Let’s go back to that car ownership metaphor and dig into that a little deeper. If you’re a car owner whose primary concern is getting to and from your destinations safely and reliably, you’ll want to have certain practical knowledge, mostly at a surface level. This means following your car’s maintenance schedule for oil changes, tire rotations, and other general upkeep. You’ll also want to make sure to use the right kind of fuel, keep your tire pressure up, make sure filters are changed and fluid levels are full. On a theoretical level, it helps to understand certain words: what does horsepower mean? What does torque mean? What kind of car body do I have? What kind of engine do I have? It also helps to have a basic understanding of how cars work and how the different parts of your car are connected. Does that help you drive better? No, but it does help you sense when something is wrong before you get a warning light, and better communicate those problems to a mechanic.

If you’re a car enthusiast, however, your practical and theoretical knowledge will probably go deeper than that. With greater theoretical knowledge, you’ll probably be able to discuss the types of different engines, drivetrains, or body types, and debate the merits of each. You’ll probably exhibit  a preference of brands for vehicles and their components based on your research. You may have additional practical knowledge as well, such as being able to change your own tires, change your own oil, or work on other interior or exterior components. You might also modify your vehicle to suit your preferences. The more interested you are in working on your own car, the more practical and theoretical knowledge you will gain, and the more extensively you’ll be able to modify and service your own vehicle.

Both car mechanics and engineers who build and design cars have deep theoretical and practical knowledge about cars, but they are applied in different ways: one for repairing and modifying existing equipment, and one for creating and testing new equipment.

What is your reason for wanting to learn about code?

Because I work primarily with WordPress, I’ve put together some examples below of different ways people want to interact with WordPress code, and my recommendations for the level of code education I think will be most beneficial. These are not comprehensive lists, but suggestions and examples of what each level means. Of course, if you start dabbling in it and find you love it beyond your intended use, the sky is the limit, and there are plenty of places to learn!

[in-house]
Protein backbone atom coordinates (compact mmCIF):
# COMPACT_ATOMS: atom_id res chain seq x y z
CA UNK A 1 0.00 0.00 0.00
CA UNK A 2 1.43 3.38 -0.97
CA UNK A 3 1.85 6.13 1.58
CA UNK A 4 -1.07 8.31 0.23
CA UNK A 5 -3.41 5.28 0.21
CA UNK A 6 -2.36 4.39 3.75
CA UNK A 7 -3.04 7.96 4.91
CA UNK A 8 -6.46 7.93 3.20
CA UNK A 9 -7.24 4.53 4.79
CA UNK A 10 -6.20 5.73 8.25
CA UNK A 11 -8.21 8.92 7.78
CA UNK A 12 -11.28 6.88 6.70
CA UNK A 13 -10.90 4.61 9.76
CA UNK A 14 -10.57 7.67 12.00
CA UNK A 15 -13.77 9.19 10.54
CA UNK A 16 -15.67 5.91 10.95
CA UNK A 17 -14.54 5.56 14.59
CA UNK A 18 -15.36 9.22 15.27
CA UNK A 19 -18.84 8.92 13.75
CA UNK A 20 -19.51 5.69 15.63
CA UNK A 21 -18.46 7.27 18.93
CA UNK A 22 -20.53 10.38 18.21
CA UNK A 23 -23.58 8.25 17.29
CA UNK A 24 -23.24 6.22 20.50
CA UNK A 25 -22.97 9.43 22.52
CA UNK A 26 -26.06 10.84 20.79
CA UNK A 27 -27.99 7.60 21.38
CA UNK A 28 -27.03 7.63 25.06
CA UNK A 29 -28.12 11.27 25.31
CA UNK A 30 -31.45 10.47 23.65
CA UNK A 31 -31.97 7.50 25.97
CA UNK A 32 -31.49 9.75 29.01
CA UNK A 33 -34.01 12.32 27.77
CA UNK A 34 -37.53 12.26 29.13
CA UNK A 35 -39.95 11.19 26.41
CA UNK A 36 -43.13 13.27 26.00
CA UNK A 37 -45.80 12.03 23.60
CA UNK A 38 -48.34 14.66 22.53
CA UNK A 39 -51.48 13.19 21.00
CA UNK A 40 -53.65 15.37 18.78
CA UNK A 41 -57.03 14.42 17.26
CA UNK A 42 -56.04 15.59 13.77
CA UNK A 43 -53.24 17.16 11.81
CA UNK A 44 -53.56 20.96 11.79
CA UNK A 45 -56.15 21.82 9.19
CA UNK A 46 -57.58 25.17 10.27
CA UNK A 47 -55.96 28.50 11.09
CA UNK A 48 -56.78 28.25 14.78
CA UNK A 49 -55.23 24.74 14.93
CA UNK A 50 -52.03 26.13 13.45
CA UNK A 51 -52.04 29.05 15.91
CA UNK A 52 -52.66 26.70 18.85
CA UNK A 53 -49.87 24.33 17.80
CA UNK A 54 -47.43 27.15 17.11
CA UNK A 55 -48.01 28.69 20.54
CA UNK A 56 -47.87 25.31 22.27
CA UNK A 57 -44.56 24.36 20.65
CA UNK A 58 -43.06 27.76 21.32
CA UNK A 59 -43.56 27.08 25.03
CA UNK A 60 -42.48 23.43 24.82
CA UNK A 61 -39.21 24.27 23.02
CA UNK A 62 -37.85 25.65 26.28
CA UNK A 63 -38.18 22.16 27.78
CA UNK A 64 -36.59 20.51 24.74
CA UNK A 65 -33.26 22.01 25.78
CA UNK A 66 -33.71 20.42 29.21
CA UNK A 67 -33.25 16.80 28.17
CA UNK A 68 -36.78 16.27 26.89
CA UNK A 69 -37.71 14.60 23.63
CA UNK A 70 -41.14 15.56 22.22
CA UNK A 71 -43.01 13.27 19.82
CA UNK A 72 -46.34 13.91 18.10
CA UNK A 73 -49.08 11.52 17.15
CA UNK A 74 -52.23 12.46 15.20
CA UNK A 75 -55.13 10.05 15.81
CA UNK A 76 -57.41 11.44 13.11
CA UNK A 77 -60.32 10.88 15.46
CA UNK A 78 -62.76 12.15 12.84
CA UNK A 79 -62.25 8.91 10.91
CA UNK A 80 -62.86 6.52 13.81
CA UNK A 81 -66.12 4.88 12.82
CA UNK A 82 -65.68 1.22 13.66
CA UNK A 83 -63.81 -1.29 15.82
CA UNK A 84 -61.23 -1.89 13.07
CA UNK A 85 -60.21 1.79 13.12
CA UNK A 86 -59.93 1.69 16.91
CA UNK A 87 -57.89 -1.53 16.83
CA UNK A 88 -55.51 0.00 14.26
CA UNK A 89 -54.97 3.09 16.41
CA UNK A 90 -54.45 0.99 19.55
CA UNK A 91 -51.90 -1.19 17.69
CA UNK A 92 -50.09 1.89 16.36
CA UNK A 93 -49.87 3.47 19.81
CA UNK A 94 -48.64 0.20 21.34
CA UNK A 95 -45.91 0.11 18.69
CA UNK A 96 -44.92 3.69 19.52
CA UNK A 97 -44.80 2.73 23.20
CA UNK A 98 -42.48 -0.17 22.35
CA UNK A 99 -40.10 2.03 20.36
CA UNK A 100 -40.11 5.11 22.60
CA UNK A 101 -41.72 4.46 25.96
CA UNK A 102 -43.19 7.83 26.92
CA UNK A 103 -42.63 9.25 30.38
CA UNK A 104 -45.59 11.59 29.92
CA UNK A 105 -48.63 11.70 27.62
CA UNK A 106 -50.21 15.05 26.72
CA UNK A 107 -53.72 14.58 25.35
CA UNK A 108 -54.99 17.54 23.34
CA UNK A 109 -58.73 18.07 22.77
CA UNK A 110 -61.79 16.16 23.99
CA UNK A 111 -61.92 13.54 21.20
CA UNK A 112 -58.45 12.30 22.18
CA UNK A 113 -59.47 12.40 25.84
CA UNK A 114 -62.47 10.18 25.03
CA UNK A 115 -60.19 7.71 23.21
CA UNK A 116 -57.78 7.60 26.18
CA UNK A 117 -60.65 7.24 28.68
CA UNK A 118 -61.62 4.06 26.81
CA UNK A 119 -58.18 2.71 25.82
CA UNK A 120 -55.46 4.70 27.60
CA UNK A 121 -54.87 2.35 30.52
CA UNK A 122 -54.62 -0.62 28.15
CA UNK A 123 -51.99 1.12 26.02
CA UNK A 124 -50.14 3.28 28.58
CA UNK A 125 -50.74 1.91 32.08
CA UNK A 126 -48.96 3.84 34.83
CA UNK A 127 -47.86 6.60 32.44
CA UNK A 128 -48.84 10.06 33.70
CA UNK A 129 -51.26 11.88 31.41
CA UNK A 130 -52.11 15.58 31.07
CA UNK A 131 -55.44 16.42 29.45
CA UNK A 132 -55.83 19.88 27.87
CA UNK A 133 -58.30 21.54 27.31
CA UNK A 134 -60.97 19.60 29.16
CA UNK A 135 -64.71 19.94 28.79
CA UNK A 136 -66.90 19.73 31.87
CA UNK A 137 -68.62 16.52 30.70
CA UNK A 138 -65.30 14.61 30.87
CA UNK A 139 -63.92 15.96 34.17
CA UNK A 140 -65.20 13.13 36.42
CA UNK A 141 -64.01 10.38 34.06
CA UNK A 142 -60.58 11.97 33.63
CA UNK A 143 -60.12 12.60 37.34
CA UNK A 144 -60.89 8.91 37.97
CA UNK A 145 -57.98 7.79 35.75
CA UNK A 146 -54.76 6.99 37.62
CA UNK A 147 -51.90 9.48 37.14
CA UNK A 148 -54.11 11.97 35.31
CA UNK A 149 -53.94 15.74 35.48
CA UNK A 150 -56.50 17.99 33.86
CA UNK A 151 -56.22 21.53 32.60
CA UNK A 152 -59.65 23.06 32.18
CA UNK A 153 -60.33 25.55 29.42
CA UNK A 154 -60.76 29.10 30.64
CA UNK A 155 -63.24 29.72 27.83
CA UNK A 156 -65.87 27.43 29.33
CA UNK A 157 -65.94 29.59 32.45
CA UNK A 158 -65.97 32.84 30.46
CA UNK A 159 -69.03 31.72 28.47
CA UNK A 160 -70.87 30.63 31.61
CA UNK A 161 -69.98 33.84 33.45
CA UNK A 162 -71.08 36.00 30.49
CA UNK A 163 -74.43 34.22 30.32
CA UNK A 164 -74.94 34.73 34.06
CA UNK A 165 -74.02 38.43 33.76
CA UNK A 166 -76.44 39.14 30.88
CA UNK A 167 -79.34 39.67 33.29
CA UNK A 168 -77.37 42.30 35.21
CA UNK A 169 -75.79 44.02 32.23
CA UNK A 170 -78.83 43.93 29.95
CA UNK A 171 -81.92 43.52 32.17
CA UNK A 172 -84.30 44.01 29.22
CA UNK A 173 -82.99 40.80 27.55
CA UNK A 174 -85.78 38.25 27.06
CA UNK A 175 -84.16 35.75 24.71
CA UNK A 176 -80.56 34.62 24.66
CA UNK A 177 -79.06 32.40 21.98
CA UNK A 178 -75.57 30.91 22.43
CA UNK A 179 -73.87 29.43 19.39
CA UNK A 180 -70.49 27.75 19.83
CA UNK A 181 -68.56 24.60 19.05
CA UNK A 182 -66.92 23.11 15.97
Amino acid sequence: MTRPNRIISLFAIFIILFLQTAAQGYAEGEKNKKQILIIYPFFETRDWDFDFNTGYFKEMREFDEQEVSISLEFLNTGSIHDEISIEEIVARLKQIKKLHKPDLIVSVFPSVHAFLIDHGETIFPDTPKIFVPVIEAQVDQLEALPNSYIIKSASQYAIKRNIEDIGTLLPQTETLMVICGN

I want to build websites or applications WITH WORDPRESS

  • Learn theoretical code deeply: Get a “teaching-level” understanding of the languages you’re using and why they’re used. Examples: How do you use DOM elements semantically? How do you take advantage of the CSS cascade and specificity? What are different WordPress data types and how do they relate to each other? How do you use actions, hooks, and filters? What are the rules for your programming method of choice (object oriented vs. functional, or something else) and why are they adopted?
  • Learn practical code deeply: You get to “learn to code” in the traditional sense! Focus your efforts by not only learning how to read examples and write functional code, but writing clean, understandable, secure, and reusable code, and being able to parse and deconstruct other people’s code to understand what’s happening. You’ll want to not only have an understanding of the vanilla languages you’re using (HTML/CSS/JS/PHP), but any frameworks you are using on top of those languages (including WordPress, which has its own set of functionality and rules beyond vanilla PHP). Learn the standards for writing the languages and adopt a consistent organizational structure. Document all the things.

I want to design for WORDPRESS

  • Learn theoretical code deeply: Understand WordPress site architecture and logic on a basic level. Understand different data types (like post types, taxonomies, meta, users) and how they relate to each other. Understand how WordPress determines visual output via the Template Hierarchy as well as how it can be customized. Understand how content management systems create dynamic pages and how to modularize your designs to fit this type of output.
  • Learn practical code moderately: have a strong reading and writing foundation in HTML and CSS. Understand how design elements relate to the DOM and how different content elements relate to themes. Understand basic coding logic (perhaps through JavaScript or basic work with the WordPress loop) and where each language is used in the development process. If you like code, getting more deeply into actually writing themes is beneficial.